Dow drops nearly 1,200 points to close in correction territory

Lead index off over 10% since last week's record, backing to last October's levels

SKY News
February 27, 2020 - 4:17 pm



NEW YORK (AP) -- Stocks ended sharply lower again after a volatile session Thursday as traders worried the coronavirus might be spreading in the U.S. A slew of corporate and analyst warnings on the virus also dragged down the major averages.

The Dow closed down nearly 1,200 points. The S&P 500 sank 4.1%, while the Nasdaq plunged 4.3%. The Dow is now on pace for its worst weekly performance since the financial crisis.

Those losses put the Dow in correction territory, down more than 10% from its record close. The S&P 500 dipped into correction territory on an intraday basis. It took the Dow just 10 sessions to tumble from its all-time high. The S&P 500 and Nasdaq set record highs last week.

Despite the market’s rapid fall, the S&P 500 has retreated only to levels hit last October.

The CDC confirmed on Wednesday the first U.S. coronavirus case of unknown origin in Northern California, indicating possible “community spread” of the disease. The patient had no travel history or contacts that would have put the person at risk, the CDC said. On Thursday, California Gov. Gavin Newsom said the state is monitoring 8,400 people for coronavirus.

“We’re extremely cautious in the short term,” said Tom Hainlin, global investment strategist at Ascent Private Capital Management. “No one really seems to be an expert on the coronavirus. We haven’t seen anything like this really in our investing lifetimes.”

Apple, Intel and Procter & Gamble were among the worst-performing Dow stocks Thursday, dropping at least 3% each. AMD and Nvidia fell 6.2% and 2.5%, respectively.

President Donald Trump tried to assuage concerns over the outbreak on Wednesday. At a White House news conference, he said the risk of coronavirus to people in the U.S. is still “very low” but added that the U.S. is going to “spend whatever’s appropriate.” Trump also put Vice President Mike Pence in charge of the U.S. response to the coronavirus and said markets should soon recover.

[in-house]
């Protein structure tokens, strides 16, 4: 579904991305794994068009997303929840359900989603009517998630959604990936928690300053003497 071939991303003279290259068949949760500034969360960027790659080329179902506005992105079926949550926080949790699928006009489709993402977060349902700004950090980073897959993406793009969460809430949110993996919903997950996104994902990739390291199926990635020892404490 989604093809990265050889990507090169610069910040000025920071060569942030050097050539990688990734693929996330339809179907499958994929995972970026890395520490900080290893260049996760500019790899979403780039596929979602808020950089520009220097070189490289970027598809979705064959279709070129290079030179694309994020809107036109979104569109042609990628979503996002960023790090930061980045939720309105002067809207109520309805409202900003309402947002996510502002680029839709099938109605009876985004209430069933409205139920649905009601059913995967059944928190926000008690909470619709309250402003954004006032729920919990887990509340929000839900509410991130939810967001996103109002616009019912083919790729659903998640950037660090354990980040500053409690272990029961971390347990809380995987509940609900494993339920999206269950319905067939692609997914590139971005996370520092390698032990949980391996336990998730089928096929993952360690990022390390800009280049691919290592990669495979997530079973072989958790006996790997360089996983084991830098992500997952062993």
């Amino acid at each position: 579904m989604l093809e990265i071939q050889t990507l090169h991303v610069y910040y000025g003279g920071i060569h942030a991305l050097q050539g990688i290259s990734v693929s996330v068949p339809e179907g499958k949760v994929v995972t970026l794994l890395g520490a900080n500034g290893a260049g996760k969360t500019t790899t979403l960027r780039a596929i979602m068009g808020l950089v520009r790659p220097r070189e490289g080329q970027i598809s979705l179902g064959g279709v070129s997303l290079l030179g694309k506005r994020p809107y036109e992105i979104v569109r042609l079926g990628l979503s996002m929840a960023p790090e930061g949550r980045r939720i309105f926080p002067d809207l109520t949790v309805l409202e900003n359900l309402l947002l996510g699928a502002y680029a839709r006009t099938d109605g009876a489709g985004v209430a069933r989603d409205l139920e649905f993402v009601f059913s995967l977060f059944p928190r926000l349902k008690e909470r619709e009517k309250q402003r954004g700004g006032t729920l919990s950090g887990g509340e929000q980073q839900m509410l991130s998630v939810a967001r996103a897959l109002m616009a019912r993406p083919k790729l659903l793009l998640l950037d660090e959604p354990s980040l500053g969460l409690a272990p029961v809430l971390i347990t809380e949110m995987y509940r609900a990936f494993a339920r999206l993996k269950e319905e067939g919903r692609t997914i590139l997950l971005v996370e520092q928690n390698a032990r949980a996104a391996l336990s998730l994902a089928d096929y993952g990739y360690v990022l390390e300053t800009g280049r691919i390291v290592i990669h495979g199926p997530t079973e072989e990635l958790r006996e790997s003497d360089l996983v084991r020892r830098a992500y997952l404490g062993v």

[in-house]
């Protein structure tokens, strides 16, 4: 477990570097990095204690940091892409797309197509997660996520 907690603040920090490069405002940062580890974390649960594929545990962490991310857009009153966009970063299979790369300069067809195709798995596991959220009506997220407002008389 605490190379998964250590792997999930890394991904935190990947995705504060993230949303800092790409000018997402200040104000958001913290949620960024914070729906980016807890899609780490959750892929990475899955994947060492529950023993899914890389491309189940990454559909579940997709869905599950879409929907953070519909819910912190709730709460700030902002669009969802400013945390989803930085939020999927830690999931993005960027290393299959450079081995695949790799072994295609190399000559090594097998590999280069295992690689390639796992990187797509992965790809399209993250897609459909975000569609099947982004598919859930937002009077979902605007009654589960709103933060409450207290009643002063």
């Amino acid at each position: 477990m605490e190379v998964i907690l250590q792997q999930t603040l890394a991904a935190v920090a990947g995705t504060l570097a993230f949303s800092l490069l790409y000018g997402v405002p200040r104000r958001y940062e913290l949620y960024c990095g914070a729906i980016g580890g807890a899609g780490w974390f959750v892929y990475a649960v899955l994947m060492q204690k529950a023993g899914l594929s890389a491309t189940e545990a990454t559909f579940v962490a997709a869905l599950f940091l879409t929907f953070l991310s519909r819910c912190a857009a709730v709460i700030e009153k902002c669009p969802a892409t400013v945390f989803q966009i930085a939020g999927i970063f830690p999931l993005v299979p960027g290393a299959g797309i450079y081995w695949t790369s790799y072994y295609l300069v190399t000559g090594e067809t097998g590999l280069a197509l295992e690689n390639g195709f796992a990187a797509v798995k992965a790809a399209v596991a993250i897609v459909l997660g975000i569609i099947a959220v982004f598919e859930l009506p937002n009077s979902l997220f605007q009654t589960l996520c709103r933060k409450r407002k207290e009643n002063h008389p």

Worries over how the coronavirus will impact corporate profits and global economic growth roiled the U.S. stock market all week as the number of confirmed cases increases. South Korea has confirmed a total of more than 1,700 cases. More than 600 people have contracted the virus in Italy.

The outbreak has also led several companies to issue warnings about its earnings and revenues.

Microsoft said Wednesday it will not meet its revenue guidance for a key segment. It said its supply chain is “returning to normal operations at a slower pace than anticipated,” which led the tech giant to cut its forecast for its personal computing division. Personal computing accounted for 36% of Microsoft’s overall revenue during the previous quarter. Microsoft shares were down 3%.

PayPal also issued a warning about its outlook. The stock traded 1.4% higher.

“US companies will generate no earnings growth in 2020,” David Kostin, Goldman Sachs’ chief U.S. equity strategist, said in a note. “Our reduced profit forecasts reflect the severe decline in Chinese economic activity in 1Q, lower end-demand for US exporters, disruption to the supply chain for many US firms, a slowdown in US economic activity, and elevated business uncertainty.”

The S&P 500 was on pace Thursday to post a six-day losing streak, which would be its longest daily slide since August. The Dow also headed for a sixth consecutive loss. That would be the 30-stock average’s longest losing streak since 2018.

Trump’s comments, Microsoft and Goldman’s warnings came after the Dow fell more than 100 points on Wednesday, adding to its massive decline for this week. Through Wednesday’s close, the Dow has lost more than 2,000 points this week.

The Dow has also fallen more than 8% from its record high set earlier this month.

“As this week’s selling has progressed, we have seen some evidence of increased caution on the part of investors,” said Willie Delwiche, investment strategist at Baird. “Investors are shifting away from excessive optimism but there is still little evidence of fear overwhelming complacency. Bottoms are typically processes punctuated by climactic events and seeing breadth indicators stabilize would be an encouraging sign that such a process is underway.”

Bond prices, in turn, have surged this week.

The benchmark 10-year Treasury yield dipped below 1.25% on Thursday, hitting a record low, before rebounding. Earlier this month, the benchmark rate traded above 1.4%. The 30-year bond rate is also trading at an all-time low. Yields move inversely to prices.

“We’ve hit a pocket of fear,” said Gregory Faranello, head of U.S. rates trading at AmeriVet Securities. “This is a big deal. … If this flows into the U.S., we could be in trouble because, let’s face it, the U.S. consumer is what’s holding this thing together.”

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